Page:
Published courtesy Western Art Collectior, February 2010
By Christy A. Vezolles, AM
"It really spoke to me," is a phrase often heard when a passionate collector explains a recent purchase, be it a polychrome jar or a painting.
What if we were to listen closely to the voices of historic Pueblo pottery? Which language would be spoken? Would the voice be young or old, male or female? What stories would be told?
Perhaps surprisingly, the Pueblo people of the Southwest do not all speak the same language. Of the 20 pueblos in New Mexico and Arizona today, there are six basic languages, some closely related, others no more so than German is to Italian. The same held true in historic times as well.
Regardless of the language, one would likely hear the gentle voice of a woman, perhaps lilting with the vigor of youthfulness, or the wavering voice of a mature matriarch. Most pueblo potters throughout the centuries traditionally have been female. Although men too have made pottery, their role traditionally has been related to digging clay, decorating and firing the pots.
Locally dug clay would be refined and impurities removed that might cause inconsistencies, cracking or breaking in the firing. Typically, children would observe their mothers carefully constructing ceramic containers from coils of clay. Large, rounded forms were used for storage of water, grains and the like. Smaller, lighter jars were made to carry water. From their mother's example, the girls would begin forming rudimentary pots at an early age, perfecting their skills as they matured, and continuing throughout their lifetime.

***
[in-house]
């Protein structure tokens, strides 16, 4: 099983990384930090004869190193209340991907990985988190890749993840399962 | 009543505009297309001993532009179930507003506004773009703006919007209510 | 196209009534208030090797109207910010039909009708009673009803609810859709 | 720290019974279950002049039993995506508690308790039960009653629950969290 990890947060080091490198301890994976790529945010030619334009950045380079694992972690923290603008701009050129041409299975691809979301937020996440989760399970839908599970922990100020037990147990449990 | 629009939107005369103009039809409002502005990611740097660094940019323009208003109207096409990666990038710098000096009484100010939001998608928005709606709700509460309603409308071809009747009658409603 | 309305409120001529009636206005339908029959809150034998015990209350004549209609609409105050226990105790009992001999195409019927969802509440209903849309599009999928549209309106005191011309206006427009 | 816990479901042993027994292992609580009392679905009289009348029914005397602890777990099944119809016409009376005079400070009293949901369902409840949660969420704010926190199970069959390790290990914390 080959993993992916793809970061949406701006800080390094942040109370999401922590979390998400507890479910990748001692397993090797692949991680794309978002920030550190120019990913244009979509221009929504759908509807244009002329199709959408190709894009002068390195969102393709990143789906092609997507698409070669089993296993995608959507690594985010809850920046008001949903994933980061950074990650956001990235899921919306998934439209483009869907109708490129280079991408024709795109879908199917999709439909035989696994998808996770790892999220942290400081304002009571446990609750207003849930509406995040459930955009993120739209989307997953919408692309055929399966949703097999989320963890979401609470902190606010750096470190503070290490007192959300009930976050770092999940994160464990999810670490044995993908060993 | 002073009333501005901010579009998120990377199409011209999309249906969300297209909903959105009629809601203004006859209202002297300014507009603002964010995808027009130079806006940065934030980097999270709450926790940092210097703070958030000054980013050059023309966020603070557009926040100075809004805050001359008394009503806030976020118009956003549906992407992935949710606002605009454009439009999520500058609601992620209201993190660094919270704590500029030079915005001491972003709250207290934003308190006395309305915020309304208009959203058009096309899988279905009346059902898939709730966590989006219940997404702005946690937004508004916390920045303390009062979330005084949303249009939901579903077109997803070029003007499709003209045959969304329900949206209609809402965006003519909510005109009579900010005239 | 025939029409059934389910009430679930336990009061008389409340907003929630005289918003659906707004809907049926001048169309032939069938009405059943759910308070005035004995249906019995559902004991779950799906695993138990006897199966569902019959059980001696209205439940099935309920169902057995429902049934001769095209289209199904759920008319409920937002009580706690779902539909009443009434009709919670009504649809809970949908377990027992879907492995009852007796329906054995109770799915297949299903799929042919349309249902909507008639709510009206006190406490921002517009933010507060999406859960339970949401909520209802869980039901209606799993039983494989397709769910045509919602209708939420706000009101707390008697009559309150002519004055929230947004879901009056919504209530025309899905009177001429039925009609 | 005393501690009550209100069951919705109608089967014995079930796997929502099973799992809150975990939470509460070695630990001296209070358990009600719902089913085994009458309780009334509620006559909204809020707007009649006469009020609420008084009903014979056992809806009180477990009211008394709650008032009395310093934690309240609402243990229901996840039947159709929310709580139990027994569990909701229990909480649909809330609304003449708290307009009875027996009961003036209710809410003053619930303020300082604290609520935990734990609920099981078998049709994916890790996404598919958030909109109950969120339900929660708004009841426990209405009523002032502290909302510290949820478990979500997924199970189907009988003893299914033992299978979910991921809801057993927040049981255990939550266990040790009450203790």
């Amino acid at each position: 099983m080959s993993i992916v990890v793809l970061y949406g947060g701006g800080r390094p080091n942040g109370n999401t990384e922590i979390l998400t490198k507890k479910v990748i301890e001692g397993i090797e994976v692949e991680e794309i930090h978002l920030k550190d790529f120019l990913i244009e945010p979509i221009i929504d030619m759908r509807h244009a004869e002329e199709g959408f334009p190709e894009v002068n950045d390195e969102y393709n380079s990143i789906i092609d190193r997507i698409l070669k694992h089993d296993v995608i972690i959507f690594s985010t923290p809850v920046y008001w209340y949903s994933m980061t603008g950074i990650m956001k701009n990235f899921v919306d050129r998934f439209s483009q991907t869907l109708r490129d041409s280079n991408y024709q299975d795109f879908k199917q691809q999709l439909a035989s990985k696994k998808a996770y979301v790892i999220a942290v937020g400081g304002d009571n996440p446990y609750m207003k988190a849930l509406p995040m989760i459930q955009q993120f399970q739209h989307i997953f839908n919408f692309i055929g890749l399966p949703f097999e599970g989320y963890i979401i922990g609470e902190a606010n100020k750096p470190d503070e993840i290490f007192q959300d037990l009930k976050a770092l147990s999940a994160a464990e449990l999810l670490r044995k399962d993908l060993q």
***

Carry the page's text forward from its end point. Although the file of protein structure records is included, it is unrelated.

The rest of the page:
Four Color Acoma with checkerboard pattern, circa 1890
Perhaps the voices of the pots would regale the listener with descriptions of the rugged beauty of the homelands of their makers, near the upper Rio Grande, which runs from southernmost Colorado to the Gulf of Mexico. In this area lie the fertile fields, craggy cliffs, majestic mountains and sweeping vistas that define the Southwest n its most breathtaking splendor. Throughout the north-central region of what is now known as New Mexico, the ancestors of the present-day Pueblo people were scattered in small, self-governed villages. To the west, in what has become Arizona, Hopi villages were perched high atop the windswept mesas and at bases below near their farmlands.
Although not without challenge, life was primarily peaceful as these indigenous peoples subsisted by farming, hunting and trading with one another. They lived in mud-brick or adobe homes, some resembling multistory apartment buildings. These tranquil villages or pueblos were thrust into a traumatic transition about 1600 by the arrival of the Spanish, marking the beginning of the historic era.
One wonders if the Pueblo jars or ollas would speak in hushed fearful tones about the coming of the conquistadors, the harsh conditions under Spanish rule, and the European-introduced diseases that ravaged them, the denigration of their customs and prohibition of their traditional religion.